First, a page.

Monday, October 31, 2005

St Louis Post Dispatch Newspaper

St. Louis Post Dispatch, Jan 04,2004 by Aisha Sultan

POPLAR BLUFF, Mo. - In the middle of a bitter family feud and a dead-end criminal investigation is a missing 74-year-old widowed great-grandmother. Mary Lee Grobe was last seen three months ago sitting on the wooden swing in her front yard. Her tiny frame house faces a rural two-lane highway. Inside remain signs of a homey existence: a stack of Westerns she loved to read; the pervasive smell of her black lab and best friend, B.B.; and nearly 40 framed photos of her vast array of kinfolk. The mysterious circumstances surrounding her disappearance have perplexed the authorities and deepened discord among Grobe's children. They suspect foul play. They rule out more benign explanations, such as her wandering off, by pointing out the unanswered questions: Why was Grobe's front door locked behind her? She didn't drive or own a car, and she never left the house without a relative. Why were her purse, medicine and glasses left behind? Why didn't she activate the medical alert button she wore around her neck? And most mysterious of all: Why did her hundred-pound dog disappear with her, then return four days later, looking as though it had been bathed. "Anything is possible," says Butler County Sheriff Bill Heaton, "but it just doesn't add up." Grobe stuck to a daily routine. Every morning, she made oatmeal for herself and sometimes, her dog. She looked forward to the daily "Meals on Wheels" lunch delivered to her house. Although the meal is free, she always paid $1 for it. She kept a three-ring binder tracing her family tree back to the 1800s. But, beyond her interests, the family accounts diverge. Her seven children have divided into camps. On one side are the three children who stayed in Poplar Bluff (population 16,651) their whole lives: Sons Kenny Grobe, 50, and David Grobe, 47, and her daughter, Christine Collins, 40. Also siding with them is Dale Grobe, 53, who lives in Frisco, Texas. They say their mother was well cared for and surrounded by dozens of relatives who loved her. She was determined to live independently as long as she could, they say. "I believed my mother had the right to live (in her home) until she died," said Kenny Grobe. "That's what she wanted." That's not how the other side tells it. That includes siblings who left Poplar Bluff years back: Joyce Caldwell, 44, of Wentzville, and Ronnie Grobe, 52, of Kansas City. They say their mother did not get good care and was unable to take care of herself or her finances. Another sibling, Mary Lois Williams of St. Charles County, also held this point of view until her death last year. Caldwell and Williams filed a lawsuit two years ago to have their mother declared incompetent and a guardian appointed. "I wanted to stop people from taking all of her assets," Caldwell said. Butler County Circuit Judge William J. Clarkson ruled that Grobe was incapacitated and needed the county's administrator to oversee her finances and assure her physical well-being. He noted that the lawsuit was filed after the sisters learned their mother had deeded her home and adjoining 18 acres to her son, Kenny Grobe. The property is probably worth about $30,000, officials say. In his ruling, Clarkson noted that Caldwell and Williams "indicate that Kenny had skimmed respondent for years." Later he wrote, "Clearly, there is dissension in the family, no doubt fueled by notions of financial improprieties and distrust. Some evidence suggests Kenny obtained a deed to the family home against respondent's (Mary Grobe's) wishes and she is fearful of him." Kenny Grobe did not testify in the suit upon the advice of his attorney, but he denied in an interview last week ever taking advantage of his mother. She received $750 a month from Social Security disability, which largely went toward her living expenses and medicine, he said. In fact, the local siblings say he spent years taking care of their mother, mowing her yard, getting her groceries and checking in on her at night. After the judge appointed public administrator Sharron Payne as Mary Grobe's guardian, the family fights went from bad to worse. And Mary Grobe was stuck in the middle.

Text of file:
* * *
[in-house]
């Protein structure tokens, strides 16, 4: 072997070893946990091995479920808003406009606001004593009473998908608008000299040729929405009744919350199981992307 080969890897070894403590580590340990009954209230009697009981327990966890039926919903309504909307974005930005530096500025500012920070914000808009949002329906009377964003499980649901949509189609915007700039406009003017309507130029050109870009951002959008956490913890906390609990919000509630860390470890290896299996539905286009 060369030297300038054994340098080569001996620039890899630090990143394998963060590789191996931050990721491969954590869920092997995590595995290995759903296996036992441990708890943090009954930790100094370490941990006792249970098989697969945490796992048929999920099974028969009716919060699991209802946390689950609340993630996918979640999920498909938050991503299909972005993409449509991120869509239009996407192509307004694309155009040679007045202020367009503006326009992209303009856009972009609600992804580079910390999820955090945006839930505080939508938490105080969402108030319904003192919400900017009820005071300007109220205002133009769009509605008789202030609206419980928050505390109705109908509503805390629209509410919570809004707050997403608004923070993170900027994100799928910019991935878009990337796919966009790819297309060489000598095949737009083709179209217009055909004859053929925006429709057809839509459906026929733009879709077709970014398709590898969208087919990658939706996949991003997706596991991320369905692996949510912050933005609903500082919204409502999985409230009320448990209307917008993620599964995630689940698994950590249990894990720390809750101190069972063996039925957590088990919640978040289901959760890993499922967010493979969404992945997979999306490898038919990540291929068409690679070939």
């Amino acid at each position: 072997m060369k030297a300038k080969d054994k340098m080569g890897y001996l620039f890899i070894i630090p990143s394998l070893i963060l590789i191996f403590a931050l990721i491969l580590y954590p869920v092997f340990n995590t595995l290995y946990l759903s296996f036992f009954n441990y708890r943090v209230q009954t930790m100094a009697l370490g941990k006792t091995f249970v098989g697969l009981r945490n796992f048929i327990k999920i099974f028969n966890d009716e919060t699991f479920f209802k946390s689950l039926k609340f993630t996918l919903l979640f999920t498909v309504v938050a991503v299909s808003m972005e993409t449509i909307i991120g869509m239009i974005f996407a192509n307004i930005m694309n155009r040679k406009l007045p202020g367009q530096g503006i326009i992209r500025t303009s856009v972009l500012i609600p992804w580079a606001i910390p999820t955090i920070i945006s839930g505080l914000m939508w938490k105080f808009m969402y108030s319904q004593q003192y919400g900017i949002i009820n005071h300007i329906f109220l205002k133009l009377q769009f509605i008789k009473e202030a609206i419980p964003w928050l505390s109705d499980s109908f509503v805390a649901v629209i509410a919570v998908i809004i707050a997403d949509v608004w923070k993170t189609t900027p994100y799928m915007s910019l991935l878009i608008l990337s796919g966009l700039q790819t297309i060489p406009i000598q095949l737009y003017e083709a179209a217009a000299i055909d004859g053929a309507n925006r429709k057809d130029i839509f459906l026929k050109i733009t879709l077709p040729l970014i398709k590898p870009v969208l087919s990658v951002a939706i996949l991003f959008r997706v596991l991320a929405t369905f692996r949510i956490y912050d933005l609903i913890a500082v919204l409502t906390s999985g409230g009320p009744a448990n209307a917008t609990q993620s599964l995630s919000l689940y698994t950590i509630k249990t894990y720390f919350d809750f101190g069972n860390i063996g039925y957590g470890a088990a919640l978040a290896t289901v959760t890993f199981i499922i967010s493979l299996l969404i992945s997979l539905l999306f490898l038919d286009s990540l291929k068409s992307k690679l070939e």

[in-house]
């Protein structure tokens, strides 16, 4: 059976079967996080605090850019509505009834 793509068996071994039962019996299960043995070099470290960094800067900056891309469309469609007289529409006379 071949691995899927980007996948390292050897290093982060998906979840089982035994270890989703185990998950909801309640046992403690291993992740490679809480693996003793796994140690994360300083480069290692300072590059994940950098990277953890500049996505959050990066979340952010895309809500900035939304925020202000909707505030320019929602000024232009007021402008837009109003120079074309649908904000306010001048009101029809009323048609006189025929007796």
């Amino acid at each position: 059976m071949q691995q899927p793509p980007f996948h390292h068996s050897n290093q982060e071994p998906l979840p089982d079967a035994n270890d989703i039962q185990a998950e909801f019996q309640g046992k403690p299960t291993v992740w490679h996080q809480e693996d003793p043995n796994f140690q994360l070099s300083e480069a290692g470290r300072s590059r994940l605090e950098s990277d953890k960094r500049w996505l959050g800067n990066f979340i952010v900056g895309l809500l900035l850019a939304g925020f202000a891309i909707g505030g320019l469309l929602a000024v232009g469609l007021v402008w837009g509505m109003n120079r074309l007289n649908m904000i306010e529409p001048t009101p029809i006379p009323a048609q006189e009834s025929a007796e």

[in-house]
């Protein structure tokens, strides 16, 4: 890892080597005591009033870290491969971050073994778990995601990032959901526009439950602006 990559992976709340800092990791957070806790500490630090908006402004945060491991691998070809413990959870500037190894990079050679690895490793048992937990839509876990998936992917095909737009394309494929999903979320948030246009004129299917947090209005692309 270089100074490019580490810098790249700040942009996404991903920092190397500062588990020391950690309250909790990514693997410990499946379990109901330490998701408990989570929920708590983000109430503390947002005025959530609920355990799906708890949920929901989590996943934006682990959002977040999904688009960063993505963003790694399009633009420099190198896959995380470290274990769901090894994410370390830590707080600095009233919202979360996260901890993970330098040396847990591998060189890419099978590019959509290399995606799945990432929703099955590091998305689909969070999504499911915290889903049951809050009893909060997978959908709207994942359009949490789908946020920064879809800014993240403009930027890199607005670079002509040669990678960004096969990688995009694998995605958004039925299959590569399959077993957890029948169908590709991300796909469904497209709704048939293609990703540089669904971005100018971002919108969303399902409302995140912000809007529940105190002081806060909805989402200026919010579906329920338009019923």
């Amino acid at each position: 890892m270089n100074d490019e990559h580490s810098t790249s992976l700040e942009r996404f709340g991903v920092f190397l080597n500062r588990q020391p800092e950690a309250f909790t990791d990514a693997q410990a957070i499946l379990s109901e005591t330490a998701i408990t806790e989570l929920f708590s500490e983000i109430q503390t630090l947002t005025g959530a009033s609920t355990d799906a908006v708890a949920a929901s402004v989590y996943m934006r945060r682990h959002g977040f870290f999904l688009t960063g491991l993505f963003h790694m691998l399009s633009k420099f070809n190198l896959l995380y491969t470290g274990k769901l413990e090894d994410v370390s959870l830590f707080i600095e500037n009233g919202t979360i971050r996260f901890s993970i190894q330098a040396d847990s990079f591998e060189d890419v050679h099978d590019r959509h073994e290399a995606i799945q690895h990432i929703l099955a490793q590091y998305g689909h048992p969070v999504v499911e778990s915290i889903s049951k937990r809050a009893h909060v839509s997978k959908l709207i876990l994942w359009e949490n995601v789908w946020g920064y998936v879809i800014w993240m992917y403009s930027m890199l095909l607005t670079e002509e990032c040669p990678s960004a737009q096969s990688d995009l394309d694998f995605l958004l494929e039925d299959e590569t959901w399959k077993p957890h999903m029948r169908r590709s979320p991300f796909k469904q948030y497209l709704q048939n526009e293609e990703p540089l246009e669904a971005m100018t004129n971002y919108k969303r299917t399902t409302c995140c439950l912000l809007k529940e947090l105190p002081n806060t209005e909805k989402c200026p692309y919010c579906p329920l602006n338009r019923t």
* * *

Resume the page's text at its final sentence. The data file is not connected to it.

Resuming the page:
Religious differences The two sides constantly accuse each other of being untruthful. But they all agree that their sister Mary's funeral last year was a disaster. They bickered at the gravesite about whether their mother should return to her home or attend a memorial service near St. Louis. Kenny Grobe says he didn't attend the funeral for fear of being arrested for a perceived slight. Caldwell says some of the mistrust stems from religious differences between the siblings. She, like her sister Mary, is a Jehovah's Witness. "They heckled the prayers. They made fun of the people," she recalls. Her brother, David, is Pentecostal and says he respects religious differences but didn't want his sisters' views forced upon their mother. Christine Collins is married to a Baptist minister in a small town near Poplar Bluff, while Kenny Grobe's wife is Mormon. Their mother was not religious, and some of her children are not, either. She was most passionate about her garden. She loved to can vegetables and fruit and even fish. She often could be seen sitting on the swing in her yard. The investigation Caldwell called her mother every day. She became concerned when she couldn't contact her for more than 48 hours. So, she called the public administrator on Sept. 29 to have her check on Grobe. There was no sign of Grobe at home. The administrator called the sheriff's office. Jerry Armes, the chief deputy, says police have conducted four ground searches of the property and nearby woods. Helicopters have scanned the area twice. Cadaver dogs have sniffed for a body in several places, he added. They have put out national alerts and followed up other cases in surrounding counties. The siblings in Poplar Bluff say they have faxed fliers with their mother's picture to hundreds of nursing homes. They have given authorities her Social Security number and Medicaid number in case someone tries to fill her prescriptions. Grobe was a diabetic, and investigators have told the family that she could have lived about a week without her daily medication. The efforts have produced no leads. The family members in Poplar Bluff believe their mother was kidnapped. The other side believes she may have been murdered. "In any major crime, you got to clear the family," Sheriff Heaton said. Kenny Grobe told a reporter that the investigators asked him if he had murdered his mother, and he responded: "No, and I don't believe she was murdered." His brother, David, bristles at the suggestion that Kenny Grobe could have harmed his mother: "It's ludicrous ... We're too traditional and too redneck" to do something like that, he said. Plus, he added, what's the motive? The Poplar Bluff siblings have their own theory. The Poplar Bluff siblings, along with their older brother in Texas, believe their mother was spirited away by someone she trusted. They are convinced that she is being taken care of by this person. "If I truly thought Mom had wandered out in the woods and something had happened to her, it would be an extremely hard thing to take," said David Grobe. He says he has to believe that she is being taken care of because otherwise, "she vanished without a trace." Caldwell, their sister in Wentzville, says her siblings are in denial. "I loved my mother. I wish she was alive. I wish I had her." The reality is, she says, her mother is dead. The sheriff's office says there isn't any evidence to suggest Grobe is dead, but once a person has been missing for more than 72 hours, the outcome is usually not good. The investigators have had to straddle both sides of this family feud, sometimes offending various family members. "I don't care how mad the family gets at me," Heaton said. "I want Mary Grobe"